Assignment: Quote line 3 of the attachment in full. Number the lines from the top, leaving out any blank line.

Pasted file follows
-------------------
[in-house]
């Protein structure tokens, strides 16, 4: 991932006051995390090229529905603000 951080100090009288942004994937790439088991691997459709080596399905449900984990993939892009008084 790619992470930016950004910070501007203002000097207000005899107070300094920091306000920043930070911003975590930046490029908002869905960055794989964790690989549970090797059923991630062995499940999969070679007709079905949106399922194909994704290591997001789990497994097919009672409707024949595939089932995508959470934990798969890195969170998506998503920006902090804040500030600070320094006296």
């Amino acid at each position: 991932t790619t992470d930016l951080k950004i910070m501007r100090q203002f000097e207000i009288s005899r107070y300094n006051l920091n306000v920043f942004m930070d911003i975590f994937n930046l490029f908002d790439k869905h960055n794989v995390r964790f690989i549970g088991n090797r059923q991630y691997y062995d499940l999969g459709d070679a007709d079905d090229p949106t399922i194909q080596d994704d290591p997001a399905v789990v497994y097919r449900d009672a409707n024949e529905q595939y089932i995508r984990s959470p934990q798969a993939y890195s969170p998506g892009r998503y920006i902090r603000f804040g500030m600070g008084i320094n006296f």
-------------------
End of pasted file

């Amino acid at each position: 991932t790619t992470d930016l951080k950004i910070m501007r100090q203002f000097e207000i009288s005899r107070y300094n006051l920091n306000v920043f942004m930070d911003i975590f994937n930046l490029f908002d790439k869905h960055n794989v995390r964790f690989i549970g088991n090797r059923q991630y691997y062995d499940l999969g459709d070679a007709d079905d090229p949106t399922i194909q080596d994704d290591p997001a399905v789990v497994y097919r449900d009672a409707n024949e529905q595939y089932i995508r984990s959470p934990q798969a993939y890195s969170p998506g892009r998503y920006i902090r603000f804040g500030m600070g008084i320094n006296f």